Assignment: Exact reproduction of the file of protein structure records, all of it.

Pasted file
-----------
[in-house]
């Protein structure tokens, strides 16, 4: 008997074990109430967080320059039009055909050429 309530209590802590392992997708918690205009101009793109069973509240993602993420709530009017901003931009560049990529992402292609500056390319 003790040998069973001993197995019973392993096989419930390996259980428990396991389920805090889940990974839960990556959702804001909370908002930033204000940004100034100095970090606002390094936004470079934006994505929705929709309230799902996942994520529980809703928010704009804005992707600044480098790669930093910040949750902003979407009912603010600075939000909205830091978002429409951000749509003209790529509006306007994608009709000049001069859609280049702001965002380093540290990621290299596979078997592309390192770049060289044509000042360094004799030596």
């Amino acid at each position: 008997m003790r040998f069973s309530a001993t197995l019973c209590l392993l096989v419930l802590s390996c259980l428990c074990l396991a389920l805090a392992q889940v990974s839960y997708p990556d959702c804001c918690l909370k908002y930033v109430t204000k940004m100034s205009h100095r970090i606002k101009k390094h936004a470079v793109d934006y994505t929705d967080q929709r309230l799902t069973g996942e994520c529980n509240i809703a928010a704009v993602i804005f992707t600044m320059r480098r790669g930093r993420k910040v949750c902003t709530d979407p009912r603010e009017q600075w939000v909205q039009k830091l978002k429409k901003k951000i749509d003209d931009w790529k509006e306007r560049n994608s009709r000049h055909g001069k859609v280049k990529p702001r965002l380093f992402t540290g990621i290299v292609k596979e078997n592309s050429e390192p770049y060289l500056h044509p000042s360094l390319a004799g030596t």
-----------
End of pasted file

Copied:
[in-house]
């Protein structure tokens, strides 16, 4: 008997074990109430967080320059039009055909050429 309530209590802590392992997708918690205009101009793109069973509240993602993420709530009017901003931009560049990529992402292609500056390319 003790040998069973001993197995019973392993096989419930390996259980428990396991389920805090889940990974839960990556959702804001909370908002930033204000940004100034100095970090606002390094936004470079934006994505929705929709309230799902996942994520529980809703928010704009804005992707600044480098790669930093910040949750902003979407009912603010600075939000909205830091978002429409951000749509003209790529509006306007994608009709000049001069859609280049702001965002380093540290990621290299596979078997592309390192770049060289044509000042360094004799030596």
């Amino acid at each position: 008997m003790r040998f069973s309530a001993t197995l019973c209590l392993l096989v419930l802590s390996c259980l428990c074990l396991a389920l805090a392992q889940v990974s839960y997708p990556d959702c804001c918690l909370k908002y930033v109430t204000k940004m100034s205009h100095r970090i606002k101009k390094h936004a470079v793109d934006y994505t929705d967080q929709r309230l799902t069973g996942e994520c529980n509240i809703a928010a704009v993602i804005f992707t600044m320059r480098r790669g930093r993420k910040v949750c902003t709530d979407p009912r603010e009017q600075w939000v909205q039009k830091l978002k429409k901003k951000i749509d003209d931009w790529k509006e306007r560049n994608s009709r000049h055909g001069k859609v280049k990529p702001r965002l380093f992402t540290g990621i290299v292609k596979e078997n592309s050429e390192p770049y060289l500056h044509p000042s360094l390319a004799g030596t």